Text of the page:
Noriko Ishibashi of Bozeman has a hard time watching the "horrible, horrible" Internet images of the devastation in her native Japan caused by the March 11 earthquake and tsunami.
Ishibashi said she and her American husband have a 5-month-old daughter, so she thinks about Japanese women with new babies who have been missing since the tsunami and are presumed to have died.
"It makes me just teary to think about it," Ishibashi said. "It makes my heart crush really bad."
Instead of sitting glued to a screen, Ishibashi is taking action, getting together with other members of the community to organize a fundraiser for earthquake victims.
She is working with I-Ho Pomeroy, owner of I-Ho's Grill; Ted Watanabe, owner of Watanabe's Japanese Restaurant; and Masaki Uchida, an assistant research professor of chemistry at MSU since 2004.
They're planning a Japanese food sale on Sunday, March 27, from noon to 3 p.m. at I-Ho's Korean Grill, 1216 W. Lincoln St.
"I have to keep myself busy, to feel I'm helping," said Ishibashi, who earned a master's degree in computer science at Montana State University and worked about nine years with RightNow Technology.
Uchida said when he heard the news of the massive magnitude 9 earthquake, he worried about friends and former colleagues in Sendai, a city hit hard by the tsunami. He sent out e-mail messages and heard back from friends in a few days.
"Most of them turned out, they're fine," Uchida said. His friends were at the local university, far from the coast.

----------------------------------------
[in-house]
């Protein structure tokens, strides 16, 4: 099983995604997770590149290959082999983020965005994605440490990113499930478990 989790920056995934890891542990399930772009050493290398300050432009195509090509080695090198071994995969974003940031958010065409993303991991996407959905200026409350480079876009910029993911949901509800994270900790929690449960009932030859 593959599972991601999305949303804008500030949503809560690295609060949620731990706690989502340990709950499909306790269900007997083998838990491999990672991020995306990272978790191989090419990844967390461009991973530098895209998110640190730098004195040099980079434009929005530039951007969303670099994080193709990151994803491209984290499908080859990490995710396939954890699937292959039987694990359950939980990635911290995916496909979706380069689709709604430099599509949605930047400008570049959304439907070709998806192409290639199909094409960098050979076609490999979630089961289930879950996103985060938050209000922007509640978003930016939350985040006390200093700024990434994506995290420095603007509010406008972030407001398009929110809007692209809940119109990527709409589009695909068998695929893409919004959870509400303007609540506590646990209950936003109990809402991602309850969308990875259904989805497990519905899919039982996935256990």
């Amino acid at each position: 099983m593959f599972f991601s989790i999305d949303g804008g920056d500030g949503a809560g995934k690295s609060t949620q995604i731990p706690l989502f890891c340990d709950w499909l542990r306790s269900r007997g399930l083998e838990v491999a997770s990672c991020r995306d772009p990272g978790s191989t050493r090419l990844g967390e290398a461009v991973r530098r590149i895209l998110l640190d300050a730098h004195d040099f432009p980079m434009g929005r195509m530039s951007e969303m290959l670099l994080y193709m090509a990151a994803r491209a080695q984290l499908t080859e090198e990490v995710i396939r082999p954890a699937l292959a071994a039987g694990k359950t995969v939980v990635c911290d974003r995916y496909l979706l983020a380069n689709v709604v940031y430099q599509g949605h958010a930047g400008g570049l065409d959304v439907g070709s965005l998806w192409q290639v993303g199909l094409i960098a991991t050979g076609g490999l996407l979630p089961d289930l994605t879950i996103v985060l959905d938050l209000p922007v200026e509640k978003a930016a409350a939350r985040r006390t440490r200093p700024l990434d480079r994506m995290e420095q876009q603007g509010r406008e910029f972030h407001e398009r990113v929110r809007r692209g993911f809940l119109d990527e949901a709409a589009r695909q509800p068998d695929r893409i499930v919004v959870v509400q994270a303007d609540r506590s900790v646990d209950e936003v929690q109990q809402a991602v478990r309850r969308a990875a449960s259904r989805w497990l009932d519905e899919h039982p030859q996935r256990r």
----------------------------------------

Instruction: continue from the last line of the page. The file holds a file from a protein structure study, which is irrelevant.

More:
"It's so sad," he said of the destruction. Japan has prepared well for earthquakes and tsunamis, but not for a once-a-millennium event like this. "It overwhelms our preparations. It's so sad."
Money raised at the Japanese food sale will go to the Rotary Club of Sendai, he said. Rotary was chosen because Pomeroy, who has hosted several fundraisers in Bozeman and is a Sunrise Rotary Club member, felt it was a reliable way to get money directly to people who could help.
Ishibashi and Pomeroy have been good friends for years, since Ishibashi was a student working in I-Ho's Grill. She asked Pomeroy for help and the use of her restaurant, which is slightly bigger than Watanabe's.
"It is natural to help other people," Pomeroy said. "I said I'd love to help you."
Pomeroy explained that when she grew up in Korea, "we learned hatred of Japan" because of horrible things the Japanese army did in World War II to the Korean people.
But today, Pomeroy said, "We should forgive each other. Now, we need to help. Japan needs help."
Ishibashi estimated there are about 50 people in Bozeman's Japanese community outside of MSU.
In addition, there are about 22 students from Japan studying at MSU, according to Norm Peterson, vice provost for international education. Right after the quake, Peterson said, one Japanese student's father was stuck for a while on a bullet train, but overall the exchange students reported their families were fine.
MSU's biggest connection with Japan is Kyushu University, which is on the western end of Japan, farthest from the quake epicenter, Peterson said.
Tomomi Yamaguchi, an assistant professor of sociology and anthropology, said in an e-mail that MSU students from Japan, Japanese studies faculty and the international office are planning to hold fundraisers when classes resume next week, after spring break.
Gail Schontzler can be reached at email@example.com or 582-2633.